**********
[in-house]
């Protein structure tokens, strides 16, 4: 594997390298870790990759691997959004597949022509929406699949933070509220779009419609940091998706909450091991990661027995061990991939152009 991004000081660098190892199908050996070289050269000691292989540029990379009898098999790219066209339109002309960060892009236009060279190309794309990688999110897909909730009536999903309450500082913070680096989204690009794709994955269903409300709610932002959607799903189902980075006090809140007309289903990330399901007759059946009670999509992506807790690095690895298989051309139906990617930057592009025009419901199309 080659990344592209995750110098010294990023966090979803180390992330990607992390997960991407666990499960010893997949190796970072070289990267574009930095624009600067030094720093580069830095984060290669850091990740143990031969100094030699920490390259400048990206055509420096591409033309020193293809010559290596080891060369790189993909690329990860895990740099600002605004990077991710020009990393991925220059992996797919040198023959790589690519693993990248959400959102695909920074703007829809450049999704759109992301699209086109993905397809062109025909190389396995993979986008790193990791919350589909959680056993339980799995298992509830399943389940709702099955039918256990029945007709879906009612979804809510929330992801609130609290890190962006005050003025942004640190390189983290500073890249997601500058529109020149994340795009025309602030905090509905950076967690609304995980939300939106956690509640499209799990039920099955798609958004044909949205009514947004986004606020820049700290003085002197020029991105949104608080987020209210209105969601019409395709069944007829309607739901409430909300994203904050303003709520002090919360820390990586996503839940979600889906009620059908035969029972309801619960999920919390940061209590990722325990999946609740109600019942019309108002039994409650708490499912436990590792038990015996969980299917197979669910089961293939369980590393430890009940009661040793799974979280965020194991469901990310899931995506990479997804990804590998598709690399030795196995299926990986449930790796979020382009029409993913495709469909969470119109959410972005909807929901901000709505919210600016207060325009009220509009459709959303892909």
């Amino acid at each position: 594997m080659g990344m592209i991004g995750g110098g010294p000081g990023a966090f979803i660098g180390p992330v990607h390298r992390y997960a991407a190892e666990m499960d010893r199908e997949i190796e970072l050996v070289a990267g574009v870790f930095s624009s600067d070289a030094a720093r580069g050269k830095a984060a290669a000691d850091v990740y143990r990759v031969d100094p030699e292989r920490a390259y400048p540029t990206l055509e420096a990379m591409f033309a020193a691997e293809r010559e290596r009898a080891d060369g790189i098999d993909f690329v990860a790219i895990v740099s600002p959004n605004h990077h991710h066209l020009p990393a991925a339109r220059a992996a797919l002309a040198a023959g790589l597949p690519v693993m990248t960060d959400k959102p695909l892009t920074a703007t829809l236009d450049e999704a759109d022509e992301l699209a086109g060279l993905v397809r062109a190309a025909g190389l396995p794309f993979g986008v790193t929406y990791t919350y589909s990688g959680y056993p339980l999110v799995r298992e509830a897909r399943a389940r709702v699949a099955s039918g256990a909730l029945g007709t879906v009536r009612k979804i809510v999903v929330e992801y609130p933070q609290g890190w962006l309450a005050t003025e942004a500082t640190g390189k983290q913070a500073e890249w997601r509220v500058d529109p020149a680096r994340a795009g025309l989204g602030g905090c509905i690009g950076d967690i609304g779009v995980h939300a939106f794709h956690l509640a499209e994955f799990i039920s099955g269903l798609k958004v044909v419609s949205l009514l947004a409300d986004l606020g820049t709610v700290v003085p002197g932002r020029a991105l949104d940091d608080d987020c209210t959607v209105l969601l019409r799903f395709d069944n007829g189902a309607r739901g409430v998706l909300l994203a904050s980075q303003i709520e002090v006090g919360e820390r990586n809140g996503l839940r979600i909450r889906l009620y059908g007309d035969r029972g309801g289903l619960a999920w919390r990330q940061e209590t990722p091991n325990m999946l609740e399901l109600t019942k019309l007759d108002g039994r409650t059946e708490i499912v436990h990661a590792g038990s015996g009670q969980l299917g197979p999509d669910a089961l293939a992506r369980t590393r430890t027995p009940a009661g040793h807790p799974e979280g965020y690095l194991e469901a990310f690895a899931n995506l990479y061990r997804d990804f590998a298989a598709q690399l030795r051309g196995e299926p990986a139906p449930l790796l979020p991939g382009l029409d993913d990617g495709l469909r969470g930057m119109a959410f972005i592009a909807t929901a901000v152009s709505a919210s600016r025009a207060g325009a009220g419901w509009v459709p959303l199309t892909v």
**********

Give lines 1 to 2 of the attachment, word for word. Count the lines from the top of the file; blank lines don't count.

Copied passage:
[in-house]
């Protein structure tokens, strides 16, 4: 594997390298870790990759691997959004597949022509929406699949933070509220779009419609940091998706909450091991990661027995061990991939152009 991004000081660098190892199908050996070289050269000691292989540029990379009898098999790219066209339109002309960060892009236009060279190309794309990688999110897909909730009536999903309450500082913070680096989204690009794709994955269903409300709610932002959607799903189902980075006090809140007309289903990330399901007759059946009670999509992506807790690095690895298989051309139906990617930057592009025009419901199309 080659990344592209995750110098010294990023966090979803180390992330990607992390997960991407666990499960010893997949190796970072070289990267574009930095624009600067030094720093580069830095984060290669850091990740143990031969100094030699920490390259400048990206055509420096591409033309020193293809010559290596080891060369790189993909690329990860895990740099600002605004990077991710020009990393991925220059992996797919040198023959790589690519693993990248959400959102695909920074703007829809450049999704759109992301699209086109993905397809062109025909190389396995993979986008790193990791919350589909959680056993339980799995298992509830399943389940709702099955039918256990029945007709879906009612979804809510929330992801609130609290890190962006005050003025942004640190390189983290500073890249997601500058529109020149994340795009025309602030905090509905950076967690609304995980939300939106956690509640499209799990039920099955798609958004044909949205009514947004986004606020820049700290003085002197020029991105949104608080987020209210209105969601019409395709069944007829309607739901409430909300994203904050303003709520002090919360820390990586996503839940979600889906009620059908035969029972309801619960999920919390940061209590990722325990999946609740109600019942019309108002039994409650708490499912436990590792038990015996969980299917197979669910089961293939369980590393430890009940009661040793799974979280965020194991469901990310899931995506990479997804990804590998598709690399030795196995299926990986449930790796979020382009029409993913495709469909969470119109959410972005909807929901901000709505919210600016207060325009009220509009459709959303892909």